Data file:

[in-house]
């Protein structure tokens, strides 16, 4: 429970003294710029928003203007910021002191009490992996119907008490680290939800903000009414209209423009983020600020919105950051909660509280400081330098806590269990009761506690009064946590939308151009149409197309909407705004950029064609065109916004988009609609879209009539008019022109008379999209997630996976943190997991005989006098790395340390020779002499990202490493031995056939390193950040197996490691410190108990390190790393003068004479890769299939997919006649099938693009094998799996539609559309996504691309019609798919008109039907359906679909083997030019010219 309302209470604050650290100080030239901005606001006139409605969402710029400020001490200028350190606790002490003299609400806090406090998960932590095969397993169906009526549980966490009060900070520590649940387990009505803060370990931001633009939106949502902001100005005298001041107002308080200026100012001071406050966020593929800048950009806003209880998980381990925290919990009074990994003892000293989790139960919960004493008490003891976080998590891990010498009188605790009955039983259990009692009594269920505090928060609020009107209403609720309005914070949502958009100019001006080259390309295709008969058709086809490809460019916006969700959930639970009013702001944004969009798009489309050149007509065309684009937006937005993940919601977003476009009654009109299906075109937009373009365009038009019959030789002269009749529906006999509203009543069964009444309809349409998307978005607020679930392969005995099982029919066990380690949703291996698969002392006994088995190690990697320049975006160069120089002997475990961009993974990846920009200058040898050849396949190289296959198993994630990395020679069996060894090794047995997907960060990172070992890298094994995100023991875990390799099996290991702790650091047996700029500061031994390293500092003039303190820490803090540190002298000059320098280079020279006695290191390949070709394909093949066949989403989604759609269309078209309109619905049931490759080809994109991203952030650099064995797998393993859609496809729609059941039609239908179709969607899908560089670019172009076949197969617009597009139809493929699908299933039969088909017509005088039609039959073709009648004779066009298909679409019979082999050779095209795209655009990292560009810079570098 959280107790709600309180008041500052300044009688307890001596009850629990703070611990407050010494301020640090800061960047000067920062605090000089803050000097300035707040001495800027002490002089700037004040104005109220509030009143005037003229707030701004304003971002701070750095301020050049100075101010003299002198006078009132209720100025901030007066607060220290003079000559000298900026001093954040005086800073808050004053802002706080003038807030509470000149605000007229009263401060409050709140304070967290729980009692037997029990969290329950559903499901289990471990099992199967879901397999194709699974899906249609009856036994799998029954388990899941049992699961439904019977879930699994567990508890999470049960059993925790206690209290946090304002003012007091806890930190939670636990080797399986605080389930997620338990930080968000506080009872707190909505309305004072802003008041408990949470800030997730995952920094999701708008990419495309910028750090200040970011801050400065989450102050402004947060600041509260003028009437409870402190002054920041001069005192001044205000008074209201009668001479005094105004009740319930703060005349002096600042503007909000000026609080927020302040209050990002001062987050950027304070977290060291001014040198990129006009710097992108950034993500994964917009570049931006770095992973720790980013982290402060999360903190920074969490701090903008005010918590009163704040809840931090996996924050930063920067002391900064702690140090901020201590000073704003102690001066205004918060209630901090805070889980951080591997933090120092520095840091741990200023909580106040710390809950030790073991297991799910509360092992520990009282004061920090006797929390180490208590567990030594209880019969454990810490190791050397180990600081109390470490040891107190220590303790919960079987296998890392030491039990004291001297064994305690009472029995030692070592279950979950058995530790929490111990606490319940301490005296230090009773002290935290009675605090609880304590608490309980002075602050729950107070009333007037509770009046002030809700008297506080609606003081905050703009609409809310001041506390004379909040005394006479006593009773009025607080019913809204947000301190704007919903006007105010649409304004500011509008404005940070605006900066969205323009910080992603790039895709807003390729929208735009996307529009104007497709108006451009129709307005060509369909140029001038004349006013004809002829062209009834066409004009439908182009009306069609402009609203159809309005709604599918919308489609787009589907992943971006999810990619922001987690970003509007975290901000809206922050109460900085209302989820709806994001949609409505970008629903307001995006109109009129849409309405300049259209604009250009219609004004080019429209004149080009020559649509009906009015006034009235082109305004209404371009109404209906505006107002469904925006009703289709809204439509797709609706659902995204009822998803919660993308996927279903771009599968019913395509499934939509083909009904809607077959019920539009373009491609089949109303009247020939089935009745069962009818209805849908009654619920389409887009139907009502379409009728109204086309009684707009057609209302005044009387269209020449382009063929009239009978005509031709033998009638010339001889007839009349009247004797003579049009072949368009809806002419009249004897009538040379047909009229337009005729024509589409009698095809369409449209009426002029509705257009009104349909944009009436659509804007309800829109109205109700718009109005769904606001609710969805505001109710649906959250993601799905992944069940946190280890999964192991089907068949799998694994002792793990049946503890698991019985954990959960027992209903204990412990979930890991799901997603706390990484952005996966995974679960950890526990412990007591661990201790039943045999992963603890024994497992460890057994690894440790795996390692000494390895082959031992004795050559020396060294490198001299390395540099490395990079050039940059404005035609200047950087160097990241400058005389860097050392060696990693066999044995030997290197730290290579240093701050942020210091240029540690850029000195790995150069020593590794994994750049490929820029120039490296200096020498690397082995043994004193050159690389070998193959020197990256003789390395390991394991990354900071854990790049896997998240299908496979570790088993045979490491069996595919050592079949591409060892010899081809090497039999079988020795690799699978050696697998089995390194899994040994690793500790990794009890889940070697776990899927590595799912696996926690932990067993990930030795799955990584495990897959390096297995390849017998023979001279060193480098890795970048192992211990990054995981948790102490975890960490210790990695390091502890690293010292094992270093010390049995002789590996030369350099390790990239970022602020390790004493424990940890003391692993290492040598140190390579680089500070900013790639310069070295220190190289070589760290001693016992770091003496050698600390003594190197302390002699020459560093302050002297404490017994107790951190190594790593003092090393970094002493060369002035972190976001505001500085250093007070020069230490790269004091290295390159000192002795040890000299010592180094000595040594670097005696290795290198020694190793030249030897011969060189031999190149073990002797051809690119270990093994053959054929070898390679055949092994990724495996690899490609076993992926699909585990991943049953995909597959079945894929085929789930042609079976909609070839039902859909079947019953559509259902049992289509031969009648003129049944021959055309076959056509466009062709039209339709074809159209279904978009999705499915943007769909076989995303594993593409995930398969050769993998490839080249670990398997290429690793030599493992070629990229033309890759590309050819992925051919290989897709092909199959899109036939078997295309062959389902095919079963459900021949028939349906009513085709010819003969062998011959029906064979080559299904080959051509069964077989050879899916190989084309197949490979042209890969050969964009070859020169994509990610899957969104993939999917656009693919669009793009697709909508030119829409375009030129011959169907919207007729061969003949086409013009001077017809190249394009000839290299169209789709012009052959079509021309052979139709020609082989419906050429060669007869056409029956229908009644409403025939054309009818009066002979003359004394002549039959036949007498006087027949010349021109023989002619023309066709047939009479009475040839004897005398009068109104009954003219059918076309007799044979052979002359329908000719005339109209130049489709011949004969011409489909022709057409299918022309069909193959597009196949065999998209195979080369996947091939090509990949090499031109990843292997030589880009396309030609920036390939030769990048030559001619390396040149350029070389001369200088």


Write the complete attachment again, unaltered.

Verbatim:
[in-house]
């Protein structure tokens, strides 16, 4: 429970003294710029928003203007910021002191009490992996119907008490680290939800903000009414209209423009983020600020919105950051909660509280400081330098806590269990009761506690009064946590939308151009149409197309909407705004950029064609065109916004988009609609879209009539008019022109008379999209997630996976943190997991005989006098790395340390020779002499990202490493031995056939390193950040197996490691410190108990390190790393003068004479890769299939997919006649099938693009094998799996539609559309996504691309019609798919008109039907359906679909083997030019010219 309302209470604050650290100080030239901005606001006139409605969402710029400020001490200028350190606790002490003299609400806090406090998960932590095969397993169906009526549980966490009060900070520590649940387990009505803060370990931001633009939106949502902001100005005298001041107002308080200026100012001071406050966020593929800048950009806003209880998980381990925290919990009074990994003892000293989790139960919960004493008490003891976080998590891990010498009188605790009955039983259990009692009594269920505090928060609020009107209403609720309005914070949502958009100019001006080259390309295709008969058709086809490809460019916006969700959930639970009013702001944004969009798009489309050149007509065309684009937006937005993940919601977003476009009654009109299906075109937009373009365009038009019959030789002269009749529906006999509203009543069964009444309809349409998307978005607020679930392969005995099982029919066990380690949703291996698969002392006994088995190690990697320049975006160069120089002997475990961009993974990846920009200058040898050849396949190289296959198993994630990395020679069996060894090794047995997907960060990172070992890298094994995100023991875990390799099996290991702790650091047996700029500061031994390293500092003039303190820490803090540190002298000059320098280079020279006695290191390949070709394909093949066949989403989604759609269309078209309109619905049931490759080809994109991203952030650099064995797998393993859609496809729609059941039609239908179709969607899908560089670019172009076949197969617009597009139809493929699908299933039969088909017509005088039609039959073709009648004779066009298909679409019979082999050779095209795209655009990292560009810079570098 959280107790709600309180008041500052300044009688307890001596009850629990703070611990407050010494301020640090800061960047000067920062605090000089803050000097300035707040001495800027002490002089700037004040104005109220509030009143005037003229707030701004304003971002701070750095301020050049100075101010003299002198006078009132209720100025901030007066607060220290003079000559000298900026001093954040005086800073808050004053802002706080003038807030509470000149605000007229009263401060409050709140304070967290729980009692037997029990969290329950559903499901289990471990099992199967879901397999194709699974899906249609009856036994799998029954388990899941049992699961439904019977879930699994567990508890999470049960059993925790206690209290946090304002003012007091806890930190939670636990080797399986605080389930997620338990930080968000506080009872707190909505309305004072802003008041408990949470800030997730995952920094999701708008990419495309910028750090200040970011801050400065989450102050402004947060600041509260003028009437409870402190002054920041001069005192001044205000008074209201009668001479005094105004009740319930703060005349002096600042503007909000000026609080927020302040209050990002001062987050950027304070977290060291001014040198990129006009710097992108950034993500994964917009570049931006770095992973720790980013982290402060999360903190920074969490701090903008005010918590009163704040809840931090996996924050930063920067002391900064702690140090901020201590000073704003102690001066205004918060209630901090805070889980951080591997933090120092520095840091741990200023909580106040710390809950030790073991297991799910509360092992520990009282004061920090006797929390180490208590567990030594209880019969454990810490190791050397180990600081109390470490040891107190220590303790919960079987296998890392030491039990004291001297064994305690009472029995030692070592279950979950058995530790929490111990606490319940301490005296230090009773002290935290009675605090609880304590608490309980002075602050729950107070009333007037509770009046002030809700008297506080609606003081905050703009609409809310001041506390004379909040005394006479006593009773009025607080019913809204947000301190704007919903006007105010649409304004500011509008404005940070605006900066969205323009910080992603790039895709807003390729929208735009996307529009104007497709108006451009129709307005060509369909140029001038004349006013004809002829062209009834066409004009439908182009009306069609402009609203159809309005709604599918919308489609787009589907992943971006999810990619922001987690970003509007975290901000809206922050109460900085209302989820709806994001949609409505970008629903307001995006109109009129849409309405300049259209604009250009219609004004080019429209004149080009020559649509009906009015006034009235082109305004209404371009109404209906505006107002469904925006009703289709809204439509797709609706659902995204009822998803919660993308996927279903771009599968019913395509499934939509083909009904809607077959019920539009373009491609089949109303009247020939089935009745069962009818209805849908009654619920389409887009139907009502379409009728109204086309009684707009057609209302005044009387269209020449382009063929009239009978005509031709033998009638010339001889007839009349009247004797003579049009072949368009809806002419009249004897009538040379047909009229337009005729024509589409009698095809369409449209009426002029509705257009009104349909944009009436659509804007309800829109109205109700718009109005769904606001609710969805505001109710649906959250993601799905992944069940946190280890999964192991089907068949799998694994002792793990049946503890698991019985954990959960027992209903204990412990979930890991799901997603706390990484952005996966995974679960950890526990412990007591661990201790039943045999992963603890024994497992460890057994690894440790795996390692000494390895082959031992004795050559020396060294490198001299390395540099490395990079050039940059404005035609200047950087160097990241400058005389860097050392060696990693066999044995030997290197730290290579240093701050942020210091240029540690850029000195790995150069020593590794994994750049490929820029120039490296200096020498690397082995043994004193050159690389070998193959020197990256003789390395390991394991990354900071854990790049896997998240299908496979570790088993045979490491069996595919050592079949591409060892010899081809090497039999079988020795690799699978050696697998089995390194899994040994690793500790990794009890889940070697776990899927590595799912696996926690932990067993990930030795799955990584495990897959390096297995390849017998023979001279060193480098890795970048192992211990990054995981948790102490975890960490210790990695390091502890690293010292094992270093010390049995002789590996030369350099390790990239970022602020390790004493424990940890003391692993290492040598140190390579680089500070900013790639310069070295220190190289070589760290001693016992770091003496050698600390003594190197302390002699020459560093302050002297404490017994107790951190190594790593003092090393970094002493060369002035972190976001505001500085250093007070020069230490790269004091290295390159000192002795040890000299010592180094000595040594670097005696290795290198020694190793030249030897011969060189031999190149073990002797051809690119270990093994053959054929070898390679055949092994990724495996690899490609076993992926699909585990991943049953995909597959079945894929085929789930042609079976909609070839039902859909079947019953559509259902049992289509031969009648003129049944021959055309076959056509466009062709039209339709074809159209279904978009999705499915943007769909076989995303594993593409995930398969050769993998490839080249670990398997290429690793030599493992070629990229033309890759590309050819992925051919290989897709092909199959899109036939078997295309062959389902095919079963459900021949028939349906009513085709010819003969062998011959029906064979080559299904080959051509069964077989050879899916190989084309197949490979042209890969050969964009070859020169994509990610899957969104993939999917656009693919669009793009697709909508030119829409375009030129011959169907919207007729061969003949086409013009001077017809190249394009000839290299169209789709012009052959079509021309052979139709020609082989419906050429060669007869056409029956229908009644409403025939054309009818009066002979003359004394002549039959036949007498006087027949010349021109023989002619023309066709047939009479009475040839004897005398009068109104009954003219059918076309007799044979052979002359329908000719005339109209130049489709011949004969011409489909022709057409299918022309069909193959597009196949065999998209195979080369996947091939090509990949090499031109990843292997030589880009396309030609920036390939030769990048030559001619390396040149350029070389001369200088």